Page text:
Forecasting Climate

Words on Weather and Climate — December 16, 2010

December 16, 2010 // 0 Comments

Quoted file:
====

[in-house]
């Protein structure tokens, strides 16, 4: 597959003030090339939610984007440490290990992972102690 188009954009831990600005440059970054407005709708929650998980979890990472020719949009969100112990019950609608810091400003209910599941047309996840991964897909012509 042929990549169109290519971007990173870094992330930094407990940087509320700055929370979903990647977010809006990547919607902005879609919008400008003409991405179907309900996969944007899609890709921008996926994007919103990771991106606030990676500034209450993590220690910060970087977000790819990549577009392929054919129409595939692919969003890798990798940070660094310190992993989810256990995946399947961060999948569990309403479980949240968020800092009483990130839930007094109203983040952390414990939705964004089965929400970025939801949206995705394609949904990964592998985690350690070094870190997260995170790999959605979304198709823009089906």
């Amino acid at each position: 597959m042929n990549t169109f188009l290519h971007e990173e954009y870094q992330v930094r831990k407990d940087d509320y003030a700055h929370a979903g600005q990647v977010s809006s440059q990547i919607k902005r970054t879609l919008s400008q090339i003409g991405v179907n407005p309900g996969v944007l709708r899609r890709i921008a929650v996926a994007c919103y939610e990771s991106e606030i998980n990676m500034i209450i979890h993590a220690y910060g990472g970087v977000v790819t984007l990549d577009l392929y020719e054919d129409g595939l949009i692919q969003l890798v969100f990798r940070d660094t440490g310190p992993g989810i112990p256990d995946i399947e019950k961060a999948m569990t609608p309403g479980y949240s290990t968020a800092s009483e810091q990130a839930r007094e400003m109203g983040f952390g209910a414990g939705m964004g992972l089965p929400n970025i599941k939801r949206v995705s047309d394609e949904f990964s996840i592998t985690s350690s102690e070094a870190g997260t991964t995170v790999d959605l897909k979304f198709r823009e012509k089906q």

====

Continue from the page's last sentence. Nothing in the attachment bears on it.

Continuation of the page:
Forecasting Climate  by CRAIG JAMES  When it comes to forecasting the climate, many people say that since forecasters can’t get the weather forecast right for the next couple of days, how can they get the climate forecast right for the next 100 years? (They surely weren’t talking about my forecasts, were they?) The response given by the climate alarmists is that they don’t have to forecast each day’s weather correctly. Over time, the weather averages out and just predicting the long-term trend of warmer or colder is not as difficult as predicting how much snow will fall from the next snowstorm. Therefore, we can have confidence in the climate forecasts out to the year 2100 and beyond. I don’t buy into that response and here’s why. We pretty much know and understand all of the physics behind the atmospheric processes that control the short-term weather forecast. We can even construct computer models that do a fairly good job of representing how the atmosphere works over short time periods using the seven basic mathematical equations of motion for fluids. There are some approximations that have to be made when using these equations, but they work fairly well out to a couple of days. However, they do start to break down as they are run forward in time due to a lack of sufficient data and the inherent chaos of the atmosphere. Once we get out beyond a couple of days, there are additional complicated forces that begin to have an impact on the forecasts, and it is these forces we don’t understand very well and can’t even begin to adequately model in our computers. These natural forces include such things as whether the Atlantic or Pacific oceans are in their cold or warm phase, whether there is an El Niño or La Niña in progress, how temperature changes affect cloud cover, cooling or warming from aerosols, solar influences, and many others. An example of a natural force that over a long period of time affects the motion of fluids but has no effect in the short term is the Coriolis effect. The Coriolis effect is what causes our winds to rotate counter-clockwise around a low-pressure system in the northern hemisphere and just the opposite, or clockwise, in […]